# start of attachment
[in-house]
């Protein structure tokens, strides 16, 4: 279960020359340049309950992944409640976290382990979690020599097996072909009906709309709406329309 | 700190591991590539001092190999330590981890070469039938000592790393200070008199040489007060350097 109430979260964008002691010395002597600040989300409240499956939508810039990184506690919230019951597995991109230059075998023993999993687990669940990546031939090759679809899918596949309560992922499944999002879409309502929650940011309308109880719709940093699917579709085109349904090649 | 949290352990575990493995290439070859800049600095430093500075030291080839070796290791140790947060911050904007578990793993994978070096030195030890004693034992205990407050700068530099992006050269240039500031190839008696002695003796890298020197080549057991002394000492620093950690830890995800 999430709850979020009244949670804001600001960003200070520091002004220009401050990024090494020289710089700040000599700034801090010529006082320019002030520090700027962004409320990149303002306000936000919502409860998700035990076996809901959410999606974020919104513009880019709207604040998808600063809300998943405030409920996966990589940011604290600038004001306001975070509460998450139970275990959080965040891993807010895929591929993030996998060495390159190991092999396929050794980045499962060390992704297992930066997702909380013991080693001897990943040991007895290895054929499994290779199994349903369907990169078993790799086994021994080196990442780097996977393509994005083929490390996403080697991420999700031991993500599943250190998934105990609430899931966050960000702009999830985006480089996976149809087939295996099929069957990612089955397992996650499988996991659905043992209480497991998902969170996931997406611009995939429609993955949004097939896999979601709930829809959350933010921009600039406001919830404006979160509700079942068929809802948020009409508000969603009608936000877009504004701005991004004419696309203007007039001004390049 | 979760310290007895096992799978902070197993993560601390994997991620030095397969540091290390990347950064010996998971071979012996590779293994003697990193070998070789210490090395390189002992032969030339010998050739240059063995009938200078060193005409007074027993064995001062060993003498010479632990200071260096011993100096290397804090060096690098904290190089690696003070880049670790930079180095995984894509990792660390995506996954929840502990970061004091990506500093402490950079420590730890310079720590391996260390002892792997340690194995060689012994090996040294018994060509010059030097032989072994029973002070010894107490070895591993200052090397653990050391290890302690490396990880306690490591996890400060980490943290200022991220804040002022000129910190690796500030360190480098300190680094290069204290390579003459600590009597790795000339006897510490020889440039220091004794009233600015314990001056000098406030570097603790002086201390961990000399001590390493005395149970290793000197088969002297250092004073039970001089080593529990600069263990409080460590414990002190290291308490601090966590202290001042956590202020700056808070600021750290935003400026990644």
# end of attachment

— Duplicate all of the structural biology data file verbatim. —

[in-house]
């Protein structure tokens, strides 16, 4: 279960020359340049309950992944409640976290382990979690020599097996072909009906709309709406329309 | 700190591991590539001092190999330590981890070469039938000592790393200070008199040489007060350097 109430979260964008002691010395002597600040989300409240499956939508810039990184506690919230019951597995991109230059075998023993999993687990669940990546031939090759679809899918596949309560992922499944999002879409309502929650940011309308109880719709940093699917579709085109349904090649 | 949290352990575990493995290439070859800049600095430093500075030291080839070796290791140790947060911050904007578990793993994978070096030195030890004693034992205990407050700068530099992006050269240039500031190839008696002695003796890298020197080549057991002394000492620093950690830890995800 999430709850979020009244949670804001600001960003200070520091002004220009401050990024090494020289710089700040000599700034801090010529006082320019002030520090700027962004409320990149303002306000936000919502409860998700035990076996809901959410999606974020919104513009880019709207604040998808600063809300998943405030409920996966990589940011604290600038004001306001975070509460998450139970275990959080965040891993807010895929591929993030996998060495390159190991092999396929050794980045499962060390992704297992930066997702909380013991080693001897990943040991007895290895054929499994290779199994349903369907990169078993790799086994021994080196990442780097996977393509994005083929490390996403080697991420999700031991993500599943250190998934105990609430899931966050960000702009999830985006480089996976149809087939295996099929069957990612089955397992996650499988996991659905043992209480497991998902969170996931997406611009995939429609993955949004097939896999979601709930829809959350933010921009600039406001919830404006979160509700079942068929809802948020009409508000969603009608936000877009504004701005991004004419696309203007007039001004390049 | 979760310290007895096992799978902070197993993560601390994997991620030095397969540091290390990347950064010996998971071979012996590779293994003697990193070998070789210490090395390189002992032969030339010998050739240059063995009938200078060193005409007074027993064995001062060993003498010479632990200071260096011993100096290397804090060096690098904290190089690696003070880049670790930079180095995984894509990792660390995506996954929840502990970061004091990506500093402490950079420590730890310079720590391996260390002892792997340690194995060689012994090996040294018994060509010059030097032989072994029973002070010894107490070895591993200052090397653990050391290890302690490396990880306690490591996890400060980490943290200022991220804040002022000129910190690796500030360190480098300190680094290069204290390579003459600590009597790795000339006897510490020889440039220091004794009233600015314990001056000098406030570097603790002086201390961990000399001590390493005395149970290793000197088969002297250092004073039970001089080593529990600069263990409080460590414990002190290291308490601090966590202290001042956590202020700056808070600021750290935003400026990644």